Only one in four American cell-phone users has sent a text message in the past month, according to a recent study by the Pew Internet & American Life Project.
That we are still as a nation using our cell phones for something as quaint as actually talking is likely a source of bafflement and amusement to many of our global neighbors. There are, of course, infrastructural barriers to generating the kind of SMS volume that, say, Japan or the UK sees - mainly to do with fragmentation among the carriers - but these are gradually being ironed out.
Unlike these other markets for which SMS was the technology that really tipped cell-phone use from a communications vehicle to an always-on lifestyle tool, for the US it was actually camera phones that started evolving cell-phone use. But while it's the tiny lenses that made cell phones "famous" - the gossip media and blogosphere frequently publish candid shots taken of celebrities by regular folk - and visible everywhere, it's text messaging that is creating a whole new marketing medium.
There has been much media coverage of the impending US explosion and investigations into how sophisticated the technology elsewhere is as a marketing tool, and the major marketing holding companies know that, as people start to see cell phones as indispensable at the expense of TV and even computers (as is the case in China, according to research by BBDO), they need to find new ways to reach consumers.
As Japan is leading the charge in mobile phone and other wireless technology, one of its leading ad agencies, Dentsu, has created innovative marketing campaigns for the medium. Nick Brien, CEO of Arc Worldwide, the Publicis-owned direct marketing agency that is Dentsu's stepsister through a strategic partnership, spent three days in Japan recently being tutored by Dentsu on how to harness the medium, and its users. What he learned, above all else, is that it is the most personalized and customized method that crosses all senses of location or time, and there's nothing more personal than the nature of the mobile phone as a content device - it's your very own medium.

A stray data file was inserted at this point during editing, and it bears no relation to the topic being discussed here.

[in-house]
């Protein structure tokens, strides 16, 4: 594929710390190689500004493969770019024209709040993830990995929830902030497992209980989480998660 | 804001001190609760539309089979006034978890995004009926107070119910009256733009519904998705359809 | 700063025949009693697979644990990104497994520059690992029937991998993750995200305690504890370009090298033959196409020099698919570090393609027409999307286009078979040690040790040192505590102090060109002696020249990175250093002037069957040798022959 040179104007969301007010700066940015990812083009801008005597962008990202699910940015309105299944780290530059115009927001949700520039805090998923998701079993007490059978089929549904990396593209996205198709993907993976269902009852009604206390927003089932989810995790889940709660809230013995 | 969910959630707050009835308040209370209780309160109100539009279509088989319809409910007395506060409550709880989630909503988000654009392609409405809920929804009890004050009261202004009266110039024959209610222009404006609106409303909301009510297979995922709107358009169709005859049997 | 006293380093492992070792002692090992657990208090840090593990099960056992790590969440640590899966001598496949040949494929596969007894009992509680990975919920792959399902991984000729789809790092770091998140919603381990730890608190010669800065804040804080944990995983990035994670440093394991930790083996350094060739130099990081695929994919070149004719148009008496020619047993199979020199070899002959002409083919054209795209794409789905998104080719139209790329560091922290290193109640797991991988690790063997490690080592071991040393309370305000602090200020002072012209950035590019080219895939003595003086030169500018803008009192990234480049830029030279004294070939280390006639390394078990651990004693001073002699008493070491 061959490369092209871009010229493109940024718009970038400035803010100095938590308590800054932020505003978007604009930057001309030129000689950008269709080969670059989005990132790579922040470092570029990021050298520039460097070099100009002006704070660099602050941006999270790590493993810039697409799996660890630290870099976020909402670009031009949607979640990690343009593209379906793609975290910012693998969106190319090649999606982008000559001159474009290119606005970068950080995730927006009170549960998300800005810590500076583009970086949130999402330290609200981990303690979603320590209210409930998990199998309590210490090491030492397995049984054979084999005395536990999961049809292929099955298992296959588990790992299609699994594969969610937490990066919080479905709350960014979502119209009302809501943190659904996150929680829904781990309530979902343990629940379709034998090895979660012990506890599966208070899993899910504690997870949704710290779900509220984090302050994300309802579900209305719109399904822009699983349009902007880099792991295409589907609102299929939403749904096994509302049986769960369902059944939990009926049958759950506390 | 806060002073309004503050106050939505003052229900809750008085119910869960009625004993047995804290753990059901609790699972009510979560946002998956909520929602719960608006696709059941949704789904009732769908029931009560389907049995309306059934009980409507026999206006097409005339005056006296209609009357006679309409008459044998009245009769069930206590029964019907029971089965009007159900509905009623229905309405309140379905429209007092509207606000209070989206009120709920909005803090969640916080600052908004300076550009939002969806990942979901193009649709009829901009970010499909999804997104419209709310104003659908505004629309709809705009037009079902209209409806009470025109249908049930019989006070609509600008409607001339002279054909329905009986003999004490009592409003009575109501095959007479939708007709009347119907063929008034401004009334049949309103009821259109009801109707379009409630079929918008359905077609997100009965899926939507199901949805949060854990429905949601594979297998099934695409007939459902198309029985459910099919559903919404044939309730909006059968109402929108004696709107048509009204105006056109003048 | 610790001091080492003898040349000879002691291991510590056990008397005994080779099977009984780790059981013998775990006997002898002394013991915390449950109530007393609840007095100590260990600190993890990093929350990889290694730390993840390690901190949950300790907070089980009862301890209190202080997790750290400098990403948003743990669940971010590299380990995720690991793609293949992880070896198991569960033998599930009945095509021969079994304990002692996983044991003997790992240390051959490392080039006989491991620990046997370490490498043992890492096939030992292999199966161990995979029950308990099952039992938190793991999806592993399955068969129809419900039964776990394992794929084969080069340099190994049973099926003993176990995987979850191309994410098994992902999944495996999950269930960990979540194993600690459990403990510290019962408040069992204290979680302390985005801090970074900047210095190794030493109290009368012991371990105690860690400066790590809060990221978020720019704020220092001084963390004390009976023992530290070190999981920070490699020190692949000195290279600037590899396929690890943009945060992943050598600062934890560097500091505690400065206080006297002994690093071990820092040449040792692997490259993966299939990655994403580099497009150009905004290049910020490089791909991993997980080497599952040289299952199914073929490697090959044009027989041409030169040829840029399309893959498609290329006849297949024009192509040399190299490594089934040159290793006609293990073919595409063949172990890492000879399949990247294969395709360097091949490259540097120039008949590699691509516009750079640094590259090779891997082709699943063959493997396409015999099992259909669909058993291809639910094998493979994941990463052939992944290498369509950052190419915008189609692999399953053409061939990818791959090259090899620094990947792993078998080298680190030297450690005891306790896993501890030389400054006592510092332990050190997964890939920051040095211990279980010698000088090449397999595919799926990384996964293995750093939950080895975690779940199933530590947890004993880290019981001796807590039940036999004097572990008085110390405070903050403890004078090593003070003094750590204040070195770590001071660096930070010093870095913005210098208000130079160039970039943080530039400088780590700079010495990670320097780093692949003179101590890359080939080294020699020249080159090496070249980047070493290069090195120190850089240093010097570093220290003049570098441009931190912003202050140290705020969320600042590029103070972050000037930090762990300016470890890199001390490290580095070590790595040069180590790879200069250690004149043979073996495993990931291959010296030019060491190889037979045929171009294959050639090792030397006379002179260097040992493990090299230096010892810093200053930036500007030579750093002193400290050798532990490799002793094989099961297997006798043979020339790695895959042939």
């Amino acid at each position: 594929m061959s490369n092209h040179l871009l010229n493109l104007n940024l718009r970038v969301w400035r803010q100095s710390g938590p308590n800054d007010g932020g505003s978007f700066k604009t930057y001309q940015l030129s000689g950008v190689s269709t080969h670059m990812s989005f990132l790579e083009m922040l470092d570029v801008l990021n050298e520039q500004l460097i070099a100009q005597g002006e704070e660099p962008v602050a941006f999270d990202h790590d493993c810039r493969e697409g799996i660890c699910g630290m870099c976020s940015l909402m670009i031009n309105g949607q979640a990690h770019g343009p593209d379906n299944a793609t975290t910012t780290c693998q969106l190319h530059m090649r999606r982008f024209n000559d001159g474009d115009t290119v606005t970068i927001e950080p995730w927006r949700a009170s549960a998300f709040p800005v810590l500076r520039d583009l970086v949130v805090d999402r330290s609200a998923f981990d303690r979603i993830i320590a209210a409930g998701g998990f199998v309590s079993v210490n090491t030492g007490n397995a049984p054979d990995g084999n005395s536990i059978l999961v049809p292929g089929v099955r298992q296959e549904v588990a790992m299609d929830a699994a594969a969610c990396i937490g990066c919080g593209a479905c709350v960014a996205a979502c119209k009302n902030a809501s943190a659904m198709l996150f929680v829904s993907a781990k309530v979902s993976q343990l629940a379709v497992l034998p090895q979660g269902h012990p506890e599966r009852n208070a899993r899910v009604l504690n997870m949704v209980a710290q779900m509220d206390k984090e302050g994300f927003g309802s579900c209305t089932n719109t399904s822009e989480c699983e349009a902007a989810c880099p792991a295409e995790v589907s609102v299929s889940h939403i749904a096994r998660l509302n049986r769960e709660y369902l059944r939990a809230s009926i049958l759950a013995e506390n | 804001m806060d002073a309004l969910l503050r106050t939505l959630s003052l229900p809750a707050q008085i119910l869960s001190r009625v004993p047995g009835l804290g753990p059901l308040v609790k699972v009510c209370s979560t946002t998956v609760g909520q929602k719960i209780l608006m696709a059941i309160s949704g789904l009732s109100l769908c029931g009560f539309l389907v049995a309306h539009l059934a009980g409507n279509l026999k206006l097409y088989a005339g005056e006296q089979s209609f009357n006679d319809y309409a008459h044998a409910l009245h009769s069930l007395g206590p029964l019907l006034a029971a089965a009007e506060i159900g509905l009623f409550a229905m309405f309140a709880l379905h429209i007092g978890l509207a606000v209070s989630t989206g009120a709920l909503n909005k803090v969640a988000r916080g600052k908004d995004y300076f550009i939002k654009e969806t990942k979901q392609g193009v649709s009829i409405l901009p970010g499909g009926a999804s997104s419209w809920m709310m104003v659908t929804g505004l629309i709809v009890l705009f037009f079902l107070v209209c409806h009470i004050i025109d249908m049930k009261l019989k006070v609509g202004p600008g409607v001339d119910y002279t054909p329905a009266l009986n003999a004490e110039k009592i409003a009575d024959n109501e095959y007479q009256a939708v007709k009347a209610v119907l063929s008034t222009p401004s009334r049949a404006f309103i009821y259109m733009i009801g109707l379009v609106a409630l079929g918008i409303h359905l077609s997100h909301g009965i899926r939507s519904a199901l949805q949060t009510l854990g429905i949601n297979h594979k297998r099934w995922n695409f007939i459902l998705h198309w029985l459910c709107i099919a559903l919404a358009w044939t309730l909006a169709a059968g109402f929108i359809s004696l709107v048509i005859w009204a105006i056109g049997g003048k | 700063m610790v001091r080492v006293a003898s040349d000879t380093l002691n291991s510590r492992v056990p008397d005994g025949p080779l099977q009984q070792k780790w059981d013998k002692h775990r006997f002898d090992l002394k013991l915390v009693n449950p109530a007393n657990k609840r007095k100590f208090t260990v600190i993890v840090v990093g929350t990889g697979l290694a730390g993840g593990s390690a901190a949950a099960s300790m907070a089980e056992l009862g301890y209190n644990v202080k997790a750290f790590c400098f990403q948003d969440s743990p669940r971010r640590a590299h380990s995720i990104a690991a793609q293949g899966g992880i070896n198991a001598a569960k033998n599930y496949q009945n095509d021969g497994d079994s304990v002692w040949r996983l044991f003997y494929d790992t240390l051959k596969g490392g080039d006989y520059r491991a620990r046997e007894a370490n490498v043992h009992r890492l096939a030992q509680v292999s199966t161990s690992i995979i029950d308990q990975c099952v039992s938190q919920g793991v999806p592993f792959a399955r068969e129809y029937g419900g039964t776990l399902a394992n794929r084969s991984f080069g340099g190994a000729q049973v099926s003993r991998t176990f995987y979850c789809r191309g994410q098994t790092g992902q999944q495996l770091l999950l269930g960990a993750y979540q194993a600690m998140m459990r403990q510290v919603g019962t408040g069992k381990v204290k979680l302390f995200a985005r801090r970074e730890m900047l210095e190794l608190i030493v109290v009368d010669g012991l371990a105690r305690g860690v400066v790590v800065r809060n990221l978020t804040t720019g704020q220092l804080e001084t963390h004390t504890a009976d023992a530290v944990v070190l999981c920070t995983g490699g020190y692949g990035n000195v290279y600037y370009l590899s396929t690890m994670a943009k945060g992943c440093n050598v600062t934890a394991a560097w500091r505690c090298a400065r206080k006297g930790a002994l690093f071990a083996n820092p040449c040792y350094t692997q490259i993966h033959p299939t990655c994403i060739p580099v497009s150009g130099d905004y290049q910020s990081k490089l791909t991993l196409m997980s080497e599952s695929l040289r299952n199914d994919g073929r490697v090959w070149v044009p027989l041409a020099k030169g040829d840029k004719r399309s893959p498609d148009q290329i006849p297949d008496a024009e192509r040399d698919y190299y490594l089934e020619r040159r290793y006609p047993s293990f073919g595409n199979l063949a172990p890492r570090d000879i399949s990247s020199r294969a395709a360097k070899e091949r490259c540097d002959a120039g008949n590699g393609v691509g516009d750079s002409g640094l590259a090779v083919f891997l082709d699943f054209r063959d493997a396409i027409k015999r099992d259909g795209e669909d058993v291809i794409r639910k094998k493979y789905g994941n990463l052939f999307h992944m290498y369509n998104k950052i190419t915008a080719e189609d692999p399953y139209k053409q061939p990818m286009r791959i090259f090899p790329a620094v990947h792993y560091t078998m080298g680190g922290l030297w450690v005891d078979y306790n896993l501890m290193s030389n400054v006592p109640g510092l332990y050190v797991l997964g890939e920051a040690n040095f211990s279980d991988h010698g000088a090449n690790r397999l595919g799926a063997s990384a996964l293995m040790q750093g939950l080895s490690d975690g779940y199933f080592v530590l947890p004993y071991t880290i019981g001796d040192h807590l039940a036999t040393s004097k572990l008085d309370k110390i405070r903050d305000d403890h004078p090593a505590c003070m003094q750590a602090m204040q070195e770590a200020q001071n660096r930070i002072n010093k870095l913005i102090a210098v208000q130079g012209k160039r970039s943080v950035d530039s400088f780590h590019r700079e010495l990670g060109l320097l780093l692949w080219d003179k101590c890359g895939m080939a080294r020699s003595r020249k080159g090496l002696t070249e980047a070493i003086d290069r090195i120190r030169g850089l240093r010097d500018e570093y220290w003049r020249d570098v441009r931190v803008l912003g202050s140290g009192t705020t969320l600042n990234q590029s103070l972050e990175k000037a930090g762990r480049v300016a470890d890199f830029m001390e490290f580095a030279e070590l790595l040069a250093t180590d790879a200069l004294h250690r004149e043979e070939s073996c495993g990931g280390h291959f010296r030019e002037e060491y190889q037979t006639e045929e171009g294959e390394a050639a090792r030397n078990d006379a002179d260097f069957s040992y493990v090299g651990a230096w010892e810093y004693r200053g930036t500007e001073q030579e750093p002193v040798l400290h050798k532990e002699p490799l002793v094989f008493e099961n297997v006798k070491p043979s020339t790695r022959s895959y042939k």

The impact on the PR industry, says Brien, is huge. What he saw in Japan was an entire generation for whom it's so comfortable and natural to be in a marketing dialogue, rather than a monologue. "There's no reason why in the PR world, where the art of conversation is supreme, why the industry can't embrace these technologies," he says. "The PR implications of immediacy, connection, and engagement are huge. Text messaging someone on the move, in the retail environment, say, is a real opportunity for PR to create something; to move from creating buzz to really orchestrating customized events."
The beauty of this is that it's not something that belongs more to one discipline or another. Brien is unusual in that he has spent his long career helming agencies of differing disciplines, including media, advertising, and direct marketing, and asked the Dentsu people who owns this. They scratched their heads and explained that, as a platform of modern marketing, it's just there, and everyone owns it. The ownership will be intellectual ownership through thought-leadership and understanding the technology. Mobile marketing is an incredibly potent fusion of creativity, strategy, and technology. If you don't get all three right, forget it.